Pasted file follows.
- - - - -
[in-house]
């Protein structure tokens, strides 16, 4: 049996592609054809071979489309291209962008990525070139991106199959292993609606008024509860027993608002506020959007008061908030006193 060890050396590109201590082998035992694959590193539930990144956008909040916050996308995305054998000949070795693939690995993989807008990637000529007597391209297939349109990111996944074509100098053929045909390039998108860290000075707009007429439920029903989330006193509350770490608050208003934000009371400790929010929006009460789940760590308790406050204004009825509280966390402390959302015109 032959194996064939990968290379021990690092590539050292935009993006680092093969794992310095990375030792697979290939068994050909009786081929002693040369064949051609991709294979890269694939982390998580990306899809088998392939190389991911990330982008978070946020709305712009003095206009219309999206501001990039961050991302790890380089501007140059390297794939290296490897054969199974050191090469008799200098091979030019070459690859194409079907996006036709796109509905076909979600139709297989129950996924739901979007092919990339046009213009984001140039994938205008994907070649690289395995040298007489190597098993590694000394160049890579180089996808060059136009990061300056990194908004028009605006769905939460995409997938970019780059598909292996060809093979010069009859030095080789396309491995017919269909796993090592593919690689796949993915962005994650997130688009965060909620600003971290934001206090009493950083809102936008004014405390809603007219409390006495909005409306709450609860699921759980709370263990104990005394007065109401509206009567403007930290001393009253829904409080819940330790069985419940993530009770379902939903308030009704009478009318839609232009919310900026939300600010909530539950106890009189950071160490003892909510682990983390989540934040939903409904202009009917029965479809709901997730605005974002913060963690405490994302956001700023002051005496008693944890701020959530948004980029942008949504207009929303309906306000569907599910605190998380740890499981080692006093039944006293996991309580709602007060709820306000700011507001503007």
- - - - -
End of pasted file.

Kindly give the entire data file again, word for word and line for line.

[in-house]
């Protein structure tokens, strides 16, 4: 049996592609054809071979489309291209962008990525070139991106199959292993609606008024509860027993608002506020959007008061908030006193 060890050396590109201590082998035992694959590193539930990144956008909040916050996308995305054998000949070795693939690995993989807008990637000529007597391209297939349109990111996944074509100098053929045909390039998108860290000075707009007429439920029903989330006193509350770490608050208003934000009371400790929010929006009460789940760590308790406050204004009825509280966390402390959302015109 032959194996064939990968290379021990690092590539050292935009993006680092093969794992310095990375030792697979290939068994050909009786081929002693040369064949051609991709294979890269694939982390998580990306899809088998392939190389991911990330982008978070946020709305712009003095206009219309999206501001990039961050991302790890380089501007140059390297794939290296490897054969199974050191090469008799200098091979030019070459690859194409079907996006036709796109509905076909979600139709297989129950996924739901979007092919990339046009213009984001140039994938205008994907070649690289395995040298007489190597098993590694000394160049890579180089996808060059136009990061300056990194908004028009605006769905939460995409997938970019780059598909292996060809093979010069009859030095080789396309491995017919269909796993090592593919690689796949993915962005994650997130688009965060909620600003971290934001206090009493950083809102936008004014405390809603007219409390006495909005409306709450609860699921759980709370263990104990005394007065109401509206009567403007930290001393009253829904409080819940330790069985419940993530009770379902939903308030009704009478009318839609232009919310900026939300600010909530539950106890009189950071160490003892909510682990983390989540934040939903409904202009009917029965479809709901997730605005974002913060963690405490994302956001700023002051005496008693944890701020959530948004980029942008949504207009929303309906306000569907599910605190998380740890499981080692006093039944006293996991309580709602007060709820306000700011507001503007």